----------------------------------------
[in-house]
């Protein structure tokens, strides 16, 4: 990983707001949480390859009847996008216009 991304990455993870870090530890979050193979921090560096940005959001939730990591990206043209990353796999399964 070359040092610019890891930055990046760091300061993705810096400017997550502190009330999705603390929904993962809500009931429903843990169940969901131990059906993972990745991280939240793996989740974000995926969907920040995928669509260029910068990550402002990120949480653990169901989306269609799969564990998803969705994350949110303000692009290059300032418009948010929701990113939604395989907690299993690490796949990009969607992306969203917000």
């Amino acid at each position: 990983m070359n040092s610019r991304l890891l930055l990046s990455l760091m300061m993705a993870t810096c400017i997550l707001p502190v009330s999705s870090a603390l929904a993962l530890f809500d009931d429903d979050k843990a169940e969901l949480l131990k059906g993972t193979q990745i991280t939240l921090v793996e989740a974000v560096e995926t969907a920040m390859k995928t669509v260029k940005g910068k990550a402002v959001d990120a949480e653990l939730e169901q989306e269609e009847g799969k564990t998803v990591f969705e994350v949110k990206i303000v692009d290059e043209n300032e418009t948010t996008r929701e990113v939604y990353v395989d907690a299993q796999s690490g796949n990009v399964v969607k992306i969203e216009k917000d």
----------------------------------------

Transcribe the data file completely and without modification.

[in-house]
């Protein structure tokens, strides 16, 4: 990983707001949480390859009847996008216009 991304990455993870870090530890979050193979921090560096940005959001939730990591990206043209990353796999399964 070359040092610019890891930055990046760091300061993705810096400017997550502190009330999705603390929904993962809500009931429903843990169940969901131990059906993972990745991280939240793996989740974000995926969907920040995928669509260029910068990550402002990120949480653990169901989306269609799969564990998803969705994350949110303000692009290059300032418009948010929701990113939604395989907690299993690490796949990009969607992306969203917000």
């Amino acid at each position: 990983m070359n040092s610019r991304l890891l930055l990046s990455l760091m300061m993705a993870t810096c400017i997550l707001p502190v009330s999705s870090a603390l929904a993962l530890f809500d009931d429903d979050k843990a169940e969901l949480l131990k059906g993972t193979q990745i991280t939240l921090v793996e989740a974000v560096e995926t969907a920040m390859k995928t669509v260029k940005g910068k990550a402002v959001d990120a949480e653990l939730e169901q989306e269609e009847g799969k564990t998803v990591f969705e994350v949110k990206i303000v692009d290059e043209n300032e418009t948010t996008r929701e990113v939604y990353v395989d907690a299993q796999s690490g796949n990009v399964v969607k992306i969203e216009k917000d």